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November 21, 2006 eNewsletter

   

 Web Magazine

November 21, 2006

 

Dear friend,

For more than 50 years, Jews have been attracted to Buddhism--and Buddhists. In a modern society where many Jews are proud of their Jewishness but conflicted over their faith, Buddhism offers what traditional Judaism lacks: a spiritual practice that makes no mention of God. In the new issue of our Web Magazine , we hear from Jews exploring Buddhism, the children of Jewish-Buddhist marriages and partners in Jewish-Buddhist relationships.

In To Make One's Life a Blessing, Jonathan Chao Burnston, the son of a Buddhist mother and a Jewish father, searches for common ground between his parents' traditions.

Julia Gutman and her Tibetan husband share common values, but the ways they express themselves are vastly different. Gutman comes from a culturally Jewish background full of debate and argument; her husband comes from a culture where there is nearly a taboo on saying the word "no." Find out how they make it work in Momo and Matzoh: Our Tibetan-Jewish Marriage.

"My husband's death was the end of my life as I knew it," says Paulette Mann, an atheist Jew. She searches for comfort in Buddhism in Moving Beyond Grief.

Intermarried mom Louise Crawford is exploring Buddhism, but every High Holiday season she feels the pull of the synagogue. Read more in Smartmom: Meditating on My Jewish Identity.

Perry Garfinkel, the author of Buddha or Bust, finds peace in an unlikely place in At Auschwitz, Buddhist Meditation Set Me Free.

From the Article Archive

Steve Ettinger and his Buddhist/Shinto wife respect and support each other's traditions, but he's having a little trouble going to the Episcopalian church where she plays organ. Read more in Our Interfaith Relationship .

News and Opinion on the Boston Jewish Community Study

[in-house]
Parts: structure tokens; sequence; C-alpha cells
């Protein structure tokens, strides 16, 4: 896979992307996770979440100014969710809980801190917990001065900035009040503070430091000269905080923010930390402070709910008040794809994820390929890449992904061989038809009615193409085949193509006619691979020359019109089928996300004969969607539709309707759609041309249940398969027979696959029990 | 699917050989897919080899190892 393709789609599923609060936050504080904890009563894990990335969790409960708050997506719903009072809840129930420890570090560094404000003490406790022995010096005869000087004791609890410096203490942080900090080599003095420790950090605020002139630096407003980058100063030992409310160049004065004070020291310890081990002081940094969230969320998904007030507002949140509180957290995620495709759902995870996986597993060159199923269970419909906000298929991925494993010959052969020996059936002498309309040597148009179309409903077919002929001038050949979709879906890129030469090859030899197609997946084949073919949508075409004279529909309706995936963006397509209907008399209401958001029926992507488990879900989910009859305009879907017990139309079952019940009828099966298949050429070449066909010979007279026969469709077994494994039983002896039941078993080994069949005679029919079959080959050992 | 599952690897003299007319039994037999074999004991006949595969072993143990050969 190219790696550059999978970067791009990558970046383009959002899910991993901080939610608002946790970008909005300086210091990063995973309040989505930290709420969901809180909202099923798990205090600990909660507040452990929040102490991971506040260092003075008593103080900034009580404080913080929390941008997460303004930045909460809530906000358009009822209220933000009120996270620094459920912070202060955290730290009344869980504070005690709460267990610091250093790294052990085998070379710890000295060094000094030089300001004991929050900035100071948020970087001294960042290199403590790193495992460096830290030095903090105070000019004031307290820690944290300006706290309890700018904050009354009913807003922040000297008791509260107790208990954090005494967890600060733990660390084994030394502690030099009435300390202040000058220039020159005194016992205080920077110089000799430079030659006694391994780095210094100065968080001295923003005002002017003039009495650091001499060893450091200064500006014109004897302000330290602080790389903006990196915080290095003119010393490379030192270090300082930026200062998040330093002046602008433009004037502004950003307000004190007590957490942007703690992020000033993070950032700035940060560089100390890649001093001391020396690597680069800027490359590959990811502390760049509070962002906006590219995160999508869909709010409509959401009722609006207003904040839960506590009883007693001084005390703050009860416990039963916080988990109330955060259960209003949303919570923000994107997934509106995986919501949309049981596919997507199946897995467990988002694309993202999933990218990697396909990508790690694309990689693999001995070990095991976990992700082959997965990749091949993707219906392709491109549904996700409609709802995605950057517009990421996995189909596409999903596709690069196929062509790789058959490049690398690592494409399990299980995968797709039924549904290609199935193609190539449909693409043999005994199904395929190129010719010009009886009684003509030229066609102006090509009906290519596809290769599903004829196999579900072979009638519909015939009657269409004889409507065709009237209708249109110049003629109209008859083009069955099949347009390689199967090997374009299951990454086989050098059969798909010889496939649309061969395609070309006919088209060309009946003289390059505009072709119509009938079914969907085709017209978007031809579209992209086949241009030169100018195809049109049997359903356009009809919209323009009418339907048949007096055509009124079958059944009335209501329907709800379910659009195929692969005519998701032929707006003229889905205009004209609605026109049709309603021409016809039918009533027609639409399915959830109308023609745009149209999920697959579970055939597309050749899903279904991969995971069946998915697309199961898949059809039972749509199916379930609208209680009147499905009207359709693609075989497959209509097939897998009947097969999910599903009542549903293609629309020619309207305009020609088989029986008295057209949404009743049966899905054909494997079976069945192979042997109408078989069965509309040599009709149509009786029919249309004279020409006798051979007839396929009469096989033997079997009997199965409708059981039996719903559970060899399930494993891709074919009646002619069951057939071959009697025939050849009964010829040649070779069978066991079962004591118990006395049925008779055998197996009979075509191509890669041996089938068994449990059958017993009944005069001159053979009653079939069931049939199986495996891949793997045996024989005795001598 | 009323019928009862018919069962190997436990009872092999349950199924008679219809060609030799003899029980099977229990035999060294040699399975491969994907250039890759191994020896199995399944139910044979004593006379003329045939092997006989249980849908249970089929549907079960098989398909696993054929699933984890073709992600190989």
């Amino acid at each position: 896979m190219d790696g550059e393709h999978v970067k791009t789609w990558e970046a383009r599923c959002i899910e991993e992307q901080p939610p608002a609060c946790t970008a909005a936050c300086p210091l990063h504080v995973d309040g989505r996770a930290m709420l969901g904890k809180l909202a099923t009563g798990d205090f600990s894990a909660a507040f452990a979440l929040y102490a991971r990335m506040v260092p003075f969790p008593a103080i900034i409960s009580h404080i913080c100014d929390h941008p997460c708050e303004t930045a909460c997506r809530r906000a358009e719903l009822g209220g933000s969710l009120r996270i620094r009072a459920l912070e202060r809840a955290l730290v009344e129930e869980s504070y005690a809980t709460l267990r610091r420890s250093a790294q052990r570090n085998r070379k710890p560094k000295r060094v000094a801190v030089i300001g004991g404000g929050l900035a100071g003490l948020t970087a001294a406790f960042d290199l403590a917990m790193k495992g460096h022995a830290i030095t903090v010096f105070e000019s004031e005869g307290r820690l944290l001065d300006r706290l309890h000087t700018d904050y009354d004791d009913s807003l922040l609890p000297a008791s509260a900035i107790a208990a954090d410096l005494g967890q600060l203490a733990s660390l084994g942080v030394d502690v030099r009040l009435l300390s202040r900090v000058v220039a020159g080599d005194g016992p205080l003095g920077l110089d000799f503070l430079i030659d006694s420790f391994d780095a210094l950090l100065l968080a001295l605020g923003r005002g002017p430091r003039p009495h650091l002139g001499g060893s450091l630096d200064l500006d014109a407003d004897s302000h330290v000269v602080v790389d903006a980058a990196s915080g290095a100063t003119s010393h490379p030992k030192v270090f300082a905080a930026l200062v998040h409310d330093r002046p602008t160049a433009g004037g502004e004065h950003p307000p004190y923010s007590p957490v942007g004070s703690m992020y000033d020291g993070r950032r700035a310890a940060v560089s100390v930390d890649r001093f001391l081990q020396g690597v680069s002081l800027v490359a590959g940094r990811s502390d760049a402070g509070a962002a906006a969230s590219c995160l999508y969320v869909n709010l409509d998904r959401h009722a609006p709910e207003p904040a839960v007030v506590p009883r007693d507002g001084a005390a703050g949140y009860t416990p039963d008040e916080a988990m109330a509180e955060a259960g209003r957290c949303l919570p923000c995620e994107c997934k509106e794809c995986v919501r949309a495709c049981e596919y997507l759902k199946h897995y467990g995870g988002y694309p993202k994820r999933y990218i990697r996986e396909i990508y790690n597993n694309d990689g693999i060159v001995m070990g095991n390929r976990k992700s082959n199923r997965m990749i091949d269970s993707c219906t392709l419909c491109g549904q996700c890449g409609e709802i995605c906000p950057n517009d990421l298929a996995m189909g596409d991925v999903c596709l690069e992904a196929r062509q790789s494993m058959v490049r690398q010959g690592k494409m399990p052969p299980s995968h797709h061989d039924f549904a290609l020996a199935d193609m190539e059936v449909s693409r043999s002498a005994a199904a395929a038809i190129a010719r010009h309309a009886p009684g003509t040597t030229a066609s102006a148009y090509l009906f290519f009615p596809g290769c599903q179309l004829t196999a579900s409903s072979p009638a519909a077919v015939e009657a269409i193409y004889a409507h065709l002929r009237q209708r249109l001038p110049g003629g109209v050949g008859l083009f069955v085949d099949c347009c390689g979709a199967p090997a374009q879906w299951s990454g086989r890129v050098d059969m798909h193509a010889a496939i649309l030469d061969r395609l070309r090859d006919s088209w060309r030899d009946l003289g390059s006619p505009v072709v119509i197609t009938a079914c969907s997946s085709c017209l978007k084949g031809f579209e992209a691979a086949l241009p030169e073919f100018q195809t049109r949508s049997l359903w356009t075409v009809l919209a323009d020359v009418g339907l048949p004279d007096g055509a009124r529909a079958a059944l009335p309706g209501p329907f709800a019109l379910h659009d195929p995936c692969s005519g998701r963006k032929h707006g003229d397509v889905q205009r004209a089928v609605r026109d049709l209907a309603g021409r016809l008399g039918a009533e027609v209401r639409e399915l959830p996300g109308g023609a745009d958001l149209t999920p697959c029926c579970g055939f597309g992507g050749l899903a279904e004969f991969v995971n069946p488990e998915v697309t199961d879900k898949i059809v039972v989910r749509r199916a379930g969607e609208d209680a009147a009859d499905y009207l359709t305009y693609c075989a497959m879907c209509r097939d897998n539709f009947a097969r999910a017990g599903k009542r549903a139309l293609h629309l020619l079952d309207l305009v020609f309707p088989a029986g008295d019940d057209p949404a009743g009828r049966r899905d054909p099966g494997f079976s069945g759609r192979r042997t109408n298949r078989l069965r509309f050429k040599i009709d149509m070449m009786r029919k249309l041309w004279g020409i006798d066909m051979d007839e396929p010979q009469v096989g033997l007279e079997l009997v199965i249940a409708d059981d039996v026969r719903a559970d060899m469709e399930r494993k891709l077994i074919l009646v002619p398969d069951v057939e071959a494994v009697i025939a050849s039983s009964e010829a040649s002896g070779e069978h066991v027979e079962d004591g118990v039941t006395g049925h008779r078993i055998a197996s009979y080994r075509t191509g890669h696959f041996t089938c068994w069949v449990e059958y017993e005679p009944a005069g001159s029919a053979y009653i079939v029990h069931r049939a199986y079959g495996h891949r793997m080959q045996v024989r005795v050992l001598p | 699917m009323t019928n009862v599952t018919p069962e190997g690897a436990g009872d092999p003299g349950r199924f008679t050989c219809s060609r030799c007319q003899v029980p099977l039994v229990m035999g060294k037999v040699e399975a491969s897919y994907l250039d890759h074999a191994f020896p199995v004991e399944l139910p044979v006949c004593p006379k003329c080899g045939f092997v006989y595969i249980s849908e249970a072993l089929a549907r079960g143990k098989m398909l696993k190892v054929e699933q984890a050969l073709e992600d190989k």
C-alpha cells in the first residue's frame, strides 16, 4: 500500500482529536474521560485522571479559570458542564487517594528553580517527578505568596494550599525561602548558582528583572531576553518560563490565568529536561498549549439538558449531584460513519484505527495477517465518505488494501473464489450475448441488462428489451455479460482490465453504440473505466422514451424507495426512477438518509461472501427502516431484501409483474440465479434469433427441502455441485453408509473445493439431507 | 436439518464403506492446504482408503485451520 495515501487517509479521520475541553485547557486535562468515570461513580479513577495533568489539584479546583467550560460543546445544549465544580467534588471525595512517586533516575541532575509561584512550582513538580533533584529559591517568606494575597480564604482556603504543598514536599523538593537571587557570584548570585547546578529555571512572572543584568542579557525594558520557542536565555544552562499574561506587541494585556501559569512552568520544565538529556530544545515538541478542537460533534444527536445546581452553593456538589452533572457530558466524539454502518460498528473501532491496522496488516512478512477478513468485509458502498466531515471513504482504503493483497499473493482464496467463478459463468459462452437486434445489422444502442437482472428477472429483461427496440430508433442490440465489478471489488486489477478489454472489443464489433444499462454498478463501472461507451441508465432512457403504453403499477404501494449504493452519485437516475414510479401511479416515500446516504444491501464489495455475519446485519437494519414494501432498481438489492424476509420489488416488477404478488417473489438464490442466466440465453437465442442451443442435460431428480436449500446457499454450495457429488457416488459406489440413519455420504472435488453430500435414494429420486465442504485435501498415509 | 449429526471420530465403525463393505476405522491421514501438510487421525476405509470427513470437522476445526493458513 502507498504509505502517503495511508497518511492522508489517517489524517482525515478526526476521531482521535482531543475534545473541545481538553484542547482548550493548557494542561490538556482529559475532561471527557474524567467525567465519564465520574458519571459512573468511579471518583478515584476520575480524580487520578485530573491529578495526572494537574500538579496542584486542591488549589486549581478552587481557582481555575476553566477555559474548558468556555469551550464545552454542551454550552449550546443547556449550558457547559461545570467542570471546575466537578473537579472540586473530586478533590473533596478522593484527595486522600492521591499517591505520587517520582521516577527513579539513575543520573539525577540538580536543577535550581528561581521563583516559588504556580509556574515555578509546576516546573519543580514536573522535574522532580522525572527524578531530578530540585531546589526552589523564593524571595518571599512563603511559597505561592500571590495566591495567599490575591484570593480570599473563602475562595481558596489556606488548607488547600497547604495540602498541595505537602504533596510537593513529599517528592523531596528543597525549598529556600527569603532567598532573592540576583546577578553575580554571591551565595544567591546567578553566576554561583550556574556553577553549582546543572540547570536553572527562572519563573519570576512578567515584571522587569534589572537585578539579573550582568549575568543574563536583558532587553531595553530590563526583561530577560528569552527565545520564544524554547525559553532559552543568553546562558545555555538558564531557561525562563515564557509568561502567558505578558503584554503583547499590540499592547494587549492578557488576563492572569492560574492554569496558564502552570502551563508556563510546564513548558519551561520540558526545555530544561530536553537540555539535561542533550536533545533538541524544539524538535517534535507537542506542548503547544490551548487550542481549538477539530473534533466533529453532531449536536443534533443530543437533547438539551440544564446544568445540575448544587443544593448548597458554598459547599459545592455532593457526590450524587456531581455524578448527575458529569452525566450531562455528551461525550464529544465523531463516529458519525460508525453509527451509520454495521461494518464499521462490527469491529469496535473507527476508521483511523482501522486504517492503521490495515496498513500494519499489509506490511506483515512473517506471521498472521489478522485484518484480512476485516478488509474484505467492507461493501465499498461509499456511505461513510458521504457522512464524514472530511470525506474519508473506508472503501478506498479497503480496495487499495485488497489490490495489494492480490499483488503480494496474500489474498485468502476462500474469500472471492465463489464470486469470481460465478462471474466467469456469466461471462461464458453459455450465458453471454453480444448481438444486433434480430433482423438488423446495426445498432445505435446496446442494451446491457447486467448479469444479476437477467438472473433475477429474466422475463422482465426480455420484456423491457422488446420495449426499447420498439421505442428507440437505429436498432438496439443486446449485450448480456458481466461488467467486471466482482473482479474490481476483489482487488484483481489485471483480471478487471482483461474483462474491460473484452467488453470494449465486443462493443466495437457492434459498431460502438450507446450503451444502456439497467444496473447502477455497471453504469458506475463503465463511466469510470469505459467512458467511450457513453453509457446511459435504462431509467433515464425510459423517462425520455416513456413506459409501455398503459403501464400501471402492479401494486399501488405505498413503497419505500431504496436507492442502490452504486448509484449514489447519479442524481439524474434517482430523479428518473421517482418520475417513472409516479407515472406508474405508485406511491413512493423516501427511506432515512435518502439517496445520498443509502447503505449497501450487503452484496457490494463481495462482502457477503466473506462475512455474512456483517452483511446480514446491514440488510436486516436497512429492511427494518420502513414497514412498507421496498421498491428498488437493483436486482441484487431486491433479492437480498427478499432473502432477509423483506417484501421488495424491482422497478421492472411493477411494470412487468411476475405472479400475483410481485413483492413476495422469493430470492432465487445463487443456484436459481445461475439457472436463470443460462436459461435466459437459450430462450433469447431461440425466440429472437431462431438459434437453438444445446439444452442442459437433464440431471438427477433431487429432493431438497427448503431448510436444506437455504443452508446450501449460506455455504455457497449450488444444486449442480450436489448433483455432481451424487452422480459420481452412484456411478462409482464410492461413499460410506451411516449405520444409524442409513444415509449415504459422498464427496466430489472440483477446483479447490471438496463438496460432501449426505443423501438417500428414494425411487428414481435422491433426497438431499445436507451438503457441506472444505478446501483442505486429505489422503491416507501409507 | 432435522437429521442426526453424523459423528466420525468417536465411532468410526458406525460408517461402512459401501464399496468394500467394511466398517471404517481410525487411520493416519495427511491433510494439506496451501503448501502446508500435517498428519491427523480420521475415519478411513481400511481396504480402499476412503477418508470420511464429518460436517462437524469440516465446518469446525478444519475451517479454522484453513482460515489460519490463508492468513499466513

A new demographic study of Boston's Jewish community revealed some extraordinary news: 60 percent of intermarried families in the Boston area are raising their children Jewish. Our President and Publisher Ed Case, among others, attributes the development to Boston's commitment to outreach, in Sue Fishkoff's Investment in Outreach is Paying Dividends, Study Suggests. But others aren't so sure, says Stewart Ain, in Outreach Miracle? Meanwhile, Case and Kathy Kahn, the director of the Union for Reform Judaism's Department of Outreach and Synagogue Community, say Boston can be a template for other communities, in Engaging the Intermarried .

More News

With the Democratic takeover of the House, Nancy Pelosi is the most powerful woman in America. And her daughter is married to a Jew. Read more in Nancy Pelosi's Interfaith Family .

And speaking of Washington, D.C., the country's third-largest Reform congregation--the Washington Hebrew Congregation--recently decided to allow its rabbis to marry interfaith couples. Read more in Expansive Chuppah: Washington Hebrew OKs Officiation at Interfaith Weddings--with Conditions .

Arts and Entertainment

A Jewish Buddhist makes a movie about a detective investigating a death at a Buddhist enclave, in Jew-Bu Detective Story Blends Two Cultures .

Elinor Lipman is obsessed with intermarriage. But not in the way you think. Read more about this writer and her novels in Happy Ever After , and listen to her refreshing perspective, in Ronnie Friedland's Interview with Elinor Lipman .

Coming Next

We'll return on December 5 with the first of two issues on the December holidays.

Sincerely,

Micah Sachs, Online Managing Editor